Thursday, September 08, 2016

3 Questions to Ask Before You Get Married

Ordinarily, catchy titles like these are just gimmicks or click-baits that make you click to an article that falls severely short of the promised content.

I did not even intent to make this into a public post, but after the continued urging and coercing by my peers, I felt that perhaps, there is some value of this wisdom that I have acquired through many years of studying human relationships and personalities.

One could argue that apart from finding your purpose in life, finding your soul mate is considered to be one of life's most important quests. It would seem unlikely that anyone could reduce such a complex matter to just 3 questions.

As a keen observer of life, I would actually argue the opposite. Most of life's greatest wonders are often simplest. When asked to describe their soul mate, many people have a list of criteria that they tend to belt out: e.g. smart, funny, has a nice smile, kind eyes, caring, loving and the list goes on. But this is the problem. Once the list gets too long, the criteria becomes impossible to meet.

So how then, do we know if we are marrying the right person? The 3 questions below will help you determine if your partner is that right one.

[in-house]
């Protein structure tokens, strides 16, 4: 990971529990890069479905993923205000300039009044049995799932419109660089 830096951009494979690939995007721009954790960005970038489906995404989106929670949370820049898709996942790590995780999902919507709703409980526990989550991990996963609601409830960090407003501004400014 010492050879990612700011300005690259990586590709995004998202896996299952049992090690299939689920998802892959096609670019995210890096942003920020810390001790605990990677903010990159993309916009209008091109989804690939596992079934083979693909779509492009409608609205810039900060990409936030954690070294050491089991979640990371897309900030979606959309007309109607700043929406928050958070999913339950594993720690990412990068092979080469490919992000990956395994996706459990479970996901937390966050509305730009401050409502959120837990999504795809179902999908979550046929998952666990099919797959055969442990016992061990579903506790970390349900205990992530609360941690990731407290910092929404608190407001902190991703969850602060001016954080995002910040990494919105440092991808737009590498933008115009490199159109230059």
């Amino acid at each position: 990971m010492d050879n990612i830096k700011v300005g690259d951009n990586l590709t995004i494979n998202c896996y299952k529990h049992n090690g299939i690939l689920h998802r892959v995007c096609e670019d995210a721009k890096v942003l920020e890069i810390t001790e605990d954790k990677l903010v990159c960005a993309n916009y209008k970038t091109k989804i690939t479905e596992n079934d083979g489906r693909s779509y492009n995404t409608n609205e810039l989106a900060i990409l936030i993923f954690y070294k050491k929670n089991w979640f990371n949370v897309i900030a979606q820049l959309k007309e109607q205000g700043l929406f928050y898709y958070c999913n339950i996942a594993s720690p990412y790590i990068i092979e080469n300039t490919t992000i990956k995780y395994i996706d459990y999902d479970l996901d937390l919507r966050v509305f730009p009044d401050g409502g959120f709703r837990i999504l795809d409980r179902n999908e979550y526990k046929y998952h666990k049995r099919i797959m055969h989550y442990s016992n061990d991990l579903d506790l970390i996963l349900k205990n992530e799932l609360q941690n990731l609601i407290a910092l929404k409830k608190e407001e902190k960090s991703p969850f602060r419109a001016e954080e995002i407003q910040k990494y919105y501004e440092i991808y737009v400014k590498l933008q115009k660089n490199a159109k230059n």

1. What does he/she do when shit hits the fan?

It is inevitable in life that things can and will go wrong. How does your partner react when you experience an unforeseen and unfortunate event. What does your partner do when your car breaks down in the middle of the highway. Does he drive out to pick you up? Or does he ask you to take a cab?

While it may seem like common sense, it is very far from common practice. The point I am trying to make is that, is your partner willing to sacrifice his own convenience to assist you in overcoming yours? Such behavior would be a clear indicator of how he/she would treat you when you are in need.
It is easy to be caring and loving in good times. But the true test of the right partner is whether he will stick around in bad times. Try to observe your partner's preference over a period of time. This is the most easily observable trait. If he/she fails this first question, we don't even have to go to questions 2 and 3.

2. Do you have common principles?

What are principles? Google gives us this definition:

a fundamental truth or proposition that serves as the foundation for a system of belief or behavior.

An example of life's principles is Abundance: